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Rated Fire Wall Signs: Frequently Asked Questions and Regulations

Q. What is a fire wall?


Fire walls in buildings are essentially structural tools to prevent further spread of fire. As detailed in Chapter 7 of the International Building Code, a fire wall is a fire-resistance-rated wall with protected openings. It restricts the spread of fire and extends continuously from the foundation to or through the roof. This wall’s structural stability is sufficient to withstand the collapse of construction on either side without the wall collapsing under fire conditions. 

Q. Is a fire wall different from a fire barrier?

Yes. A fire barrier is a fire-resistance-rated wall assembly of materials designed to restrict the spread of fire in which continuity is maintained. A fire wall is more restrictive than a fire barrier and has better structural integrity. A fire wall divides a structure into separate buildings to create smaller buildings within a larger one so that the IBC can be applied to each “area” or smaller building individually. On the other hand, fire barriers are used for several purposes, such as to separate mixed occupancy spaces, exits, incidental uses, shafts, hazardous material control areas, and fire areas.

Q. What do the different hour ratings for fire walls mean?


Fire-resistant walls are meant to contain a fire to a room or building for a certain time period to allow sufficient time to discover a fire, control it, and evacuate the building if necessary. The wall's rating indicates how long it can keep a fire from spreading. This rating is determined either by using procedures developed by the American Society for Testing and Materials that simulate actual fire conditions or by employing the tables developed by the IBC.

A fire-resistance rating is the number of minutes or hours a structure can withstand a fire simulation test. A one-hour rating indicates that a wall constructed like the one tested will contain flames and high temperatures and support its full load for at least one hour after the fire begins. Similarly, a two-hour rated wall will contain the fire for two hours and a three-hour rated wall for three hours.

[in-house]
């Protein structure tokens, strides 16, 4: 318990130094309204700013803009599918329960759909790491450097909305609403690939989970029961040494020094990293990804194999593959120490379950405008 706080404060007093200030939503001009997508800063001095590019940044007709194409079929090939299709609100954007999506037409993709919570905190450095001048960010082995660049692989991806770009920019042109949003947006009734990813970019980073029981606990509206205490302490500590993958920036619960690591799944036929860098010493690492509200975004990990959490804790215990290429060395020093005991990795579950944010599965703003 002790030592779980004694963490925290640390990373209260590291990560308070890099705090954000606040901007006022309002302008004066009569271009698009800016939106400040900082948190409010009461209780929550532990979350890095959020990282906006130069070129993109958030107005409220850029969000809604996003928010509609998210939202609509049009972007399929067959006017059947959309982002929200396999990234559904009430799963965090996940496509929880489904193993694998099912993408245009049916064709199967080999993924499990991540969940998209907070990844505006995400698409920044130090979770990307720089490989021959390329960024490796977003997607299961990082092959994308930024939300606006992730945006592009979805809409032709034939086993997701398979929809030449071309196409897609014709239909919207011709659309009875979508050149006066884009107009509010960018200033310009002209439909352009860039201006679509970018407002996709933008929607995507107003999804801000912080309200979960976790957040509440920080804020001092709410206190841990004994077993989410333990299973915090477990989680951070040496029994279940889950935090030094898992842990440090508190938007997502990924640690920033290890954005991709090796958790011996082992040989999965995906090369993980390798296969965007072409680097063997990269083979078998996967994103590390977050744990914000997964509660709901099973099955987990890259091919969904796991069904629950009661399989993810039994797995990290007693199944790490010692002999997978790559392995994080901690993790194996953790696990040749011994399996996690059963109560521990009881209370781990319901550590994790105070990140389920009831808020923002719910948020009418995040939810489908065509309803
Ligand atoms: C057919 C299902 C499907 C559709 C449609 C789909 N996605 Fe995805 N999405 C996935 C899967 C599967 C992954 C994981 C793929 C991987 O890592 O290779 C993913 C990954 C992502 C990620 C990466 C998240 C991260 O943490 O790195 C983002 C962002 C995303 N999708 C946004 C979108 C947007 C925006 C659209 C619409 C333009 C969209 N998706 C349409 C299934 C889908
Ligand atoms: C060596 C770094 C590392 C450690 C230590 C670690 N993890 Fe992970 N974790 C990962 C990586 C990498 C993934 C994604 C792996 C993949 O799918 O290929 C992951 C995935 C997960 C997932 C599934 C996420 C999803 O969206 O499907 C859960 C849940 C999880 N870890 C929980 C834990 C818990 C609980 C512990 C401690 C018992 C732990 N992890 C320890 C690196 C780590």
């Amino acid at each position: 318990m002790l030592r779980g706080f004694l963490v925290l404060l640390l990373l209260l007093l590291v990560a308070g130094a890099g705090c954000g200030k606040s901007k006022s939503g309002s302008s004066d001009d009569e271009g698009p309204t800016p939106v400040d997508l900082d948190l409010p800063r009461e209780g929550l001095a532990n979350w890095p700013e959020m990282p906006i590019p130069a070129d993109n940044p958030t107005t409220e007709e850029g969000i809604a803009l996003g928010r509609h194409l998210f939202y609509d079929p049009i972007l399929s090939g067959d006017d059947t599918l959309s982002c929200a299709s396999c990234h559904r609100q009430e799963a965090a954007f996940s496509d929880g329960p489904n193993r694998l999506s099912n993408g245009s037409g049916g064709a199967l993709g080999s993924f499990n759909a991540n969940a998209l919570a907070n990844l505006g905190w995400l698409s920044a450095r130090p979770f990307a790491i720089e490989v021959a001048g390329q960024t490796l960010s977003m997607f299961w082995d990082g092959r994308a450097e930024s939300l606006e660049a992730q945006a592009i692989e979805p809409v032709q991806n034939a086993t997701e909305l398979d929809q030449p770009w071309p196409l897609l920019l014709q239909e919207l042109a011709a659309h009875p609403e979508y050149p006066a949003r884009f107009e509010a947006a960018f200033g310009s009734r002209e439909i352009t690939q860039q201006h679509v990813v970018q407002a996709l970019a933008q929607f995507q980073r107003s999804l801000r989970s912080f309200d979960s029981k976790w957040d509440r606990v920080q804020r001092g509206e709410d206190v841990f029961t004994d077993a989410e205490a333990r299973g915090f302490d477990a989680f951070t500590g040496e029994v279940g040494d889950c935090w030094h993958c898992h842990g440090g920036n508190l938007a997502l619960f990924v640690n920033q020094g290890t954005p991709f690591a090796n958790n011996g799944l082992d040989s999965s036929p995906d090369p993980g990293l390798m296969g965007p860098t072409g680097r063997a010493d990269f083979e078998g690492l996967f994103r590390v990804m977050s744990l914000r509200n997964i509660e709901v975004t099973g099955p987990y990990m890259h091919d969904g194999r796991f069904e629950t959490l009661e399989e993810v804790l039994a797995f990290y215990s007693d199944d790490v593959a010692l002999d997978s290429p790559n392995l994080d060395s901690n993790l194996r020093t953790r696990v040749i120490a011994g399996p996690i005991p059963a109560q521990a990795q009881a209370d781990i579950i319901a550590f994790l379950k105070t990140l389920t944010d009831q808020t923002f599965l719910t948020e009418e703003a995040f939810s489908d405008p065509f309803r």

Q. What is the difference between a smoke barrier and a smoke compartment?

A smoke barrier is a continuous vertical or horizontal membrane designed and constructed to resist the movement of smoke. This could be a wall, floor, or ceiling assembly. When smoke barriers create an enclosed space within a building such that the space is covered on all sides, including the top and bottom, that space is termed a smoke compartment.

Q. What are the IBC requirements for fire wall rating signs?


The requirements for fire wall rating signs are mentioned in Section 703.7 of the IBC. This section states the following requirements specific to marking and identification:

“Where there is an accessible concealed floor, floor-ceiling or attic space, fire walls, fire barriers, fire partitions, smoke barriers, and smoke partitions, or any other wall required to have protected openings or penetrations shall be effectively and permanently identified with signs or stenciling in the concealed space. Such identification shall:

  1. 1. Be located within 15 feet (4572 mm) of the end of each wall and at intervals not exceeding 30 feet (9144 mm) measure horizontally along the wall or partition.
  2. 2. Include lettering not less than 3 inches (76 mm) in height with a minimum 3/8 inch (9.5 mm) stroke in a contrasting color incorporating the suggested wording, “FIRE AND/OR SMOKE BARRIER–PROTECT ALL OPENINGS,” or other wording.”
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